The discount rate used is the interest rate implicit in the lease. Leased assets are amortised over the period of the lease. Lease payments are allocated between the principal component and the interest expense.

Operating lease payments are expensed on a straight line basis which is representative of the pattern of benefits derived from the leased assets.

1.10 Borrowing costs

All borrowing costs are expensed as incurred.

1.11 Cash

Cash means notes and coins held and any deposits held at call with a bank or financial institution. Cash is recognised at its nominal amount.

1.12 Financial assets

IGT classifies its financial assets in the following categories:

  • financial assets as ‘at fair value through profit or loss’;
  • ‘held-to-maturity investments’;
  • ‘available-for-sale’ financial assets; and
  • ‘loans and receivables’.

The classification depends on the nature and purpose of the financial assets and is determined at the time of initial recognition. Financial assets are recognised and derecognised upon ‘trade date’.

Effective interest method

The effective interest method is a method of calculating the amortised cost of a financial asset and of allocating interest income over the relevant period. The effective interest rate is the rate that exactly discounts estimated future cash receipts through the expected life of the financial asset, or, where appropriate, a shorter period.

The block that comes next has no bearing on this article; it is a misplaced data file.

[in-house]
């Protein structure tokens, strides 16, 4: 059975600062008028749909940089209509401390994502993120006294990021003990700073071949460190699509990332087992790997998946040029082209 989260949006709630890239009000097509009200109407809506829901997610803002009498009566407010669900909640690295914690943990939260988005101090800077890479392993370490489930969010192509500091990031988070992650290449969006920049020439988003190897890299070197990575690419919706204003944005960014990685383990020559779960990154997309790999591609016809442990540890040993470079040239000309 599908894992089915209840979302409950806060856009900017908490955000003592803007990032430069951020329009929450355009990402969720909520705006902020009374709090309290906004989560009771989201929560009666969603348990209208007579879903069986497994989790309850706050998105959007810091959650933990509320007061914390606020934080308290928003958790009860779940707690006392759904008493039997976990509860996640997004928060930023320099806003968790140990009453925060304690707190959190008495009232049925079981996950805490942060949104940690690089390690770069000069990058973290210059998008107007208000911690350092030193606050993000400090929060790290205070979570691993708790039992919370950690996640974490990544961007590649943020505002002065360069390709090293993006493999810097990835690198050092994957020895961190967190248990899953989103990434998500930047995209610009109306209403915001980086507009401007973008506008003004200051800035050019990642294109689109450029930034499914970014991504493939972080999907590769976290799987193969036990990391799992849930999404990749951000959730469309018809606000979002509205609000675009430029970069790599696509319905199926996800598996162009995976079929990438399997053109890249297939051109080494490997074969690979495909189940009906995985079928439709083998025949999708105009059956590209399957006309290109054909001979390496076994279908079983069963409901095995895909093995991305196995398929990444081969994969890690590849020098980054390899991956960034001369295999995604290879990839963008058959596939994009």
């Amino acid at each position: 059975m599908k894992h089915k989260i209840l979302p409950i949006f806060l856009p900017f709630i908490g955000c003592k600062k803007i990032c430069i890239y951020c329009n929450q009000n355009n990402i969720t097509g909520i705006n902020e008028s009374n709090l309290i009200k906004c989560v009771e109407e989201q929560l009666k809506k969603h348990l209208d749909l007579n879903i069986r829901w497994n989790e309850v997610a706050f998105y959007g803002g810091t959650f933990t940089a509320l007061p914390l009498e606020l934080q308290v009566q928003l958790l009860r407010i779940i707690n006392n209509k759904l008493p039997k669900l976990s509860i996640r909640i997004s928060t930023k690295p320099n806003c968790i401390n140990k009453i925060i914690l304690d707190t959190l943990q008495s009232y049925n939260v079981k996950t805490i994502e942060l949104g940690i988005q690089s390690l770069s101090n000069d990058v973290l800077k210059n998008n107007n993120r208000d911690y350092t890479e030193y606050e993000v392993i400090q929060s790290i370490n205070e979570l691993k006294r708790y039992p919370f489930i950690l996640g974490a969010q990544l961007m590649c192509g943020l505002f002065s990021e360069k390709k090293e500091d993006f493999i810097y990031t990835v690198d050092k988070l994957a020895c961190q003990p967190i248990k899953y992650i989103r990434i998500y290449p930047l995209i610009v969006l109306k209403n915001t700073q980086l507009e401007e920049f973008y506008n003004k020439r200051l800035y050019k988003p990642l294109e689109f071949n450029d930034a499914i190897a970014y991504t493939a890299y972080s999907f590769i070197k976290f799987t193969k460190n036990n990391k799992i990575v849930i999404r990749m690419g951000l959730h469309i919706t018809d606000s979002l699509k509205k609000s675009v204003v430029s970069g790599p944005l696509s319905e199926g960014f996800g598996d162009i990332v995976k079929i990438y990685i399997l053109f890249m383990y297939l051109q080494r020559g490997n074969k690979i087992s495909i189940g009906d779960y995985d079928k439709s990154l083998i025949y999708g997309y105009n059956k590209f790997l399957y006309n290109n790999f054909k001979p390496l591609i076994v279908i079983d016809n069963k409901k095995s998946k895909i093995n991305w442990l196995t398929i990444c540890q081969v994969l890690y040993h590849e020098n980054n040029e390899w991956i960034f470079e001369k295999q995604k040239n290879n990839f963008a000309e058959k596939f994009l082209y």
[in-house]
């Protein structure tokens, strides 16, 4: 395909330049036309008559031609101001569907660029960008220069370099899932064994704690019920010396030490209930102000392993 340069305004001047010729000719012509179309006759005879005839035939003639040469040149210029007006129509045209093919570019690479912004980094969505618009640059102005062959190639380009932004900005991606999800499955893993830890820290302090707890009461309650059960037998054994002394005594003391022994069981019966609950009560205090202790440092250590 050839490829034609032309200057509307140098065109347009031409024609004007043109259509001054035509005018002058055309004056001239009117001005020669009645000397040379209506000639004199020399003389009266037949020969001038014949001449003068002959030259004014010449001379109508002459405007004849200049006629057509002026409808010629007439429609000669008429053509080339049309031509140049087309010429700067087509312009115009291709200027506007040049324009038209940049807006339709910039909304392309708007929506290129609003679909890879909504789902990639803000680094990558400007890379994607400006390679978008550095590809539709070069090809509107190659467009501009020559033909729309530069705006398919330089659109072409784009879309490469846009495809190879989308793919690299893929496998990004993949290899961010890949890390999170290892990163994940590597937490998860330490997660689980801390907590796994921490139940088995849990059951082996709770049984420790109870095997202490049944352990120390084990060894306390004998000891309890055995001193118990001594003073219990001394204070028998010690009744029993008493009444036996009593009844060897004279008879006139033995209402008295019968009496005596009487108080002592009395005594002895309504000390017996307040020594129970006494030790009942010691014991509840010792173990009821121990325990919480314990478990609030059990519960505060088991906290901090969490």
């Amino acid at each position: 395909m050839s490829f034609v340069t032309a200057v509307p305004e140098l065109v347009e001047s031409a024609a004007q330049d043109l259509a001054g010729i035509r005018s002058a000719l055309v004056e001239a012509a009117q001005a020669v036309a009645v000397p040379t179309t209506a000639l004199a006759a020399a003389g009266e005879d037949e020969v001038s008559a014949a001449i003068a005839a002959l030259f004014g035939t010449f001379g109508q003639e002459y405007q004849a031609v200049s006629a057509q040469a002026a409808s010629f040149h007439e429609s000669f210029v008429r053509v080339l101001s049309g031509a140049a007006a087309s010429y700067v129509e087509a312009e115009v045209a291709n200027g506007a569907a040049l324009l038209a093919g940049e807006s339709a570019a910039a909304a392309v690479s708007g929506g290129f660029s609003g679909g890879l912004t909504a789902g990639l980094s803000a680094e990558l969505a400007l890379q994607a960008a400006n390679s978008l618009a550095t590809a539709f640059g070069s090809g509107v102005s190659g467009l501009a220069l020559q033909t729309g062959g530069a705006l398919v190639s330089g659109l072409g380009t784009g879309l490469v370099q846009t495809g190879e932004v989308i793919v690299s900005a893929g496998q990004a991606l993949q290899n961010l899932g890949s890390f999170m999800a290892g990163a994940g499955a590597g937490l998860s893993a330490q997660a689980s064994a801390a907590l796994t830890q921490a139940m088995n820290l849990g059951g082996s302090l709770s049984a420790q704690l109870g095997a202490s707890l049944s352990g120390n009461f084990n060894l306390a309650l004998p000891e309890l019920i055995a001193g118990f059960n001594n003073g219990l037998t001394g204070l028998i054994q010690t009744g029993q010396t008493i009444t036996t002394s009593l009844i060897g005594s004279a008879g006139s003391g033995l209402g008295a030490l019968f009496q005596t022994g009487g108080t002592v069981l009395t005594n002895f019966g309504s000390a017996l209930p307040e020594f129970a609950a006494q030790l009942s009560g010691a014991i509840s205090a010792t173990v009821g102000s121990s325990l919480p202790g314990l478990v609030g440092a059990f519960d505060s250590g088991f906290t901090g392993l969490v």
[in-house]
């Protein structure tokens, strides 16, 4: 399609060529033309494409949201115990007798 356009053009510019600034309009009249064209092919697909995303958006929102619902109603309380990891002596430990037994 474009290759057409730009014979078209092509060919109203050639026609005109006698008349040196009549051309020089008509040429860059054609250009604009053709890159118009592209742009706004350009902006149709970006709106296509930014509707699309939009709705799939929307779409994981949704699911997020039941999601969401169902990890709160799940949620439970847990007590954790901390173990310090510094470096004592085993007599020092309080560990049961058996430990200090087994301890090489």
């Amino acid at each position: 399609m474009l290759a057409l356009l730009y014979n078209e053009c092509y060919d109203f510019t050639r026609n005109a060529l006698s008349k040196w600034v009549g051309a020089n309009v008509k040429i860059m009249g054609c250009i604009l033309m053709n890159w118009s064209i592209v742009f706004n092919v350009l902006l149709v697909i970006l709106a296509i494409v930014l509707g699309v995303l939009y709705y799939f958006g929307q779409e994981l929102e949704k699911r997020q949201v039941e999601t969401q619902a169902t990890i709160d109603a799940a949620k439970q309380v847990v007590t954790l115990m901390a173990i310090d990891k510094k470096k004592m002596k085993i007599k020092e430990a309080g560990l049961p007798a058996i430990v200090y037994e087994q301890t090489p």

Income is recognised on an effective interest rate basis except for financial assets ‘at fair value through profit or loss’.

Financial assets at fair value through profit or loss

Financial assets are classified as financial assets at fair value through profit or loss where the financial assets:

  • have been acquired principally for the purpose of selling in the near future;
  • are a part of an identified portfolio of financial instruments that the agency manages together and has a recent actual pattern of short-term profit-taking; or
  • are derivative that are not designated and effective as a hedging instrument.

Assets in this category are classified as current assets.

Financial assets at fair value through profit or loss are stated at fair value, with any resultant gain or loss recognised in profit or loss. The net gain or loss recognised in profit or loss incorporates any interest earned on the financial asset.

Available-for-sale financial assets